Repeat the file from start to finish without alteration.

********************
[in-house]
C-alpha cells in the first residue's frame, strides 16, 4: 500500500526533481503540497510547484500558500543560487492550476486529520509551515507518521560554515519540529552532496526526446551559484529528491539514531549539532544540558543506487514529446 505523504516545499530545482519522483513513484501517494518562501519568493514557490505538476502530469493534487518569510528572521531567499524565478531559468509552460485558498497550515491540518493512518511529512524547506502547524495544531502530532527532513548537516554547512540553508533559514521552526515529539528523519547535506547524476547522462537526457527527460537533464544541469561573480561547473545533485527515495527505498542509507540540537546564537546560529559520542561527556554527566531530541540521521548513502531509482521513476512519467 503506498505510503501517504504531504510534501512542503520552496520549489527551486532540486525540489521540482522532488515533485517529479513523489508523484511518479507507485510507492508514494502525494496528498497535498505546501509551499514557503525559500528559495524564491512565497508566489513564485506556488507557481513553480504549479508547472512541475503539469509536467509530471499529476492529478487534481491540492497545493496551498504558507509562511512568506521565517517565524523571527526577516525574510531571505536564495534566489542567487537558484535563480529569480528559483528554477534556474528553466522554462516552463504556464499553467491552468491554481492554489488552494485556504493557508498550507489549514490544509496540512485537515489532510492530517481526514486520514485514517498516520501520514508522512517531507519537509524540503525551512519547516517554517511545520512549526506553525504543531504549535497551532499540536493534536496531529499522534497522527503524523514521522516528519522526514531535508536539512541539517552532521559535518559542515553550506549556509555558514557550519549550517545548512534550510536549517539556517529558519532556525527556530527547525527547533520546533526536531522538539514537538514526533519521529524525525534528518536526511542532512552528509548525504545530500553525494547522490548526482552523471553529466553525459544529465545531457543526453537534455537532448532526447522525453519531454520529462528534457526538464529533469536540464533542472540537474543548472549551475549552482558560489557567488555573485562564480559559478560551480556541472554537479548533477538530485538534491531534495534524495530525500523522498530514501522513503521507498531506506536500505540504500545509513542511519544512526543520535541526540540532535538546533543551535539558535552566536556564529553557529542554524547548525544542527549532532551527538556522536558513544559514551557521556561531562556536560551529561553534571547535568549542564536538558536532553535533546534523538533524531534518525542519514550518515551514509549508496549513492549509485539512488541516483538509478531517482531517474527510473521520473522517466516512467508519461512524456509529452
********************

[in-house]
C-alpha cells in the first residue's frame, strides 16, 4: 500500500526533481503540497510547484500558500543560487492550476486529520509551515507518521560554515519540529552532496526526446551559484529528491539514531549539532544540558543506487514529446 505523504516545499530545482519522483513513484501517494518562501519568493514557490505538476502530469493534487518569510528572521531567499524565478531559468509552460485558498497550515491540518493512518511529512524547506502547524495544531502530532527532513548537516554547512540553508533559514521552526515529539528523519547535506547524476547522462537526457527527460537533464544541469561573480561547473545533485527515495527505498542509507540540537546564537546560529559520542561527556554527566531530541540521521548513502531509482521513476512519467 503506498505510503501517504504531504510534501512542503520552496520549489527551486532540486525540489521540482522532488515533485517529479513523489508523484511518479507507485510507492508514494502525494496528498497535498505546501509551499514557503525559500528559495524564491512565497508566489513564485506556488507557481513553480504549479508547472512541475503539469509536467509530471499529476492529478487534481491540492497545493496551498504558507509562511512568506521565517517565524523571527526577516525574510531571505536564495534566489542567487537558484535563480529569480528559483528554477534556474528553466522554462516552463504556464499553467491552468491554481492554489488552494485556504493557508498550507489549514490544509496540512485537515489532510492530517481526514486520514485514517498516520501520514508522512517531507519537509524540503525551512519547516517554517511545520512549526506553525504543531504549535497551532499540536493534536496531529499522534497522527503524523514521522516528519522526514531535508536539512541539517552532521559535518559542515553550506549556509555558514557550519549550517545548512534550510536549517539556517529558519532556525527556530527547525527547533520546533526536531522538539514537538514526533519521529524525525534528518536526511542532512552528509548525504545530500553525494547522490548526482552523471553529466553525459544529465545531457543526453537534455537532448532526447522525453519531454520529462528534457526538464529533469536540464533542472540537474543548472549551475549552482558560489557567488555573485562564480559559478560551480556541472554537479548533477538530485538534491531534495534524495530525500523522498530514501522513503521507498531506506536500505540504500545509513542511519544512526543520535541526540540532535538546533543551535539558535552566536556564529553557529542554524547548525544542527549532532551527538556522536558513544559514551557521556561531562556536560551529561553534571547535568549542564536538558536532553535533546534523538533524531534518525542519514550518515551514509549508496549513492549509485539512488541516483538509478531517482531517474527510473521520473522517466516512467508519461512524456509529452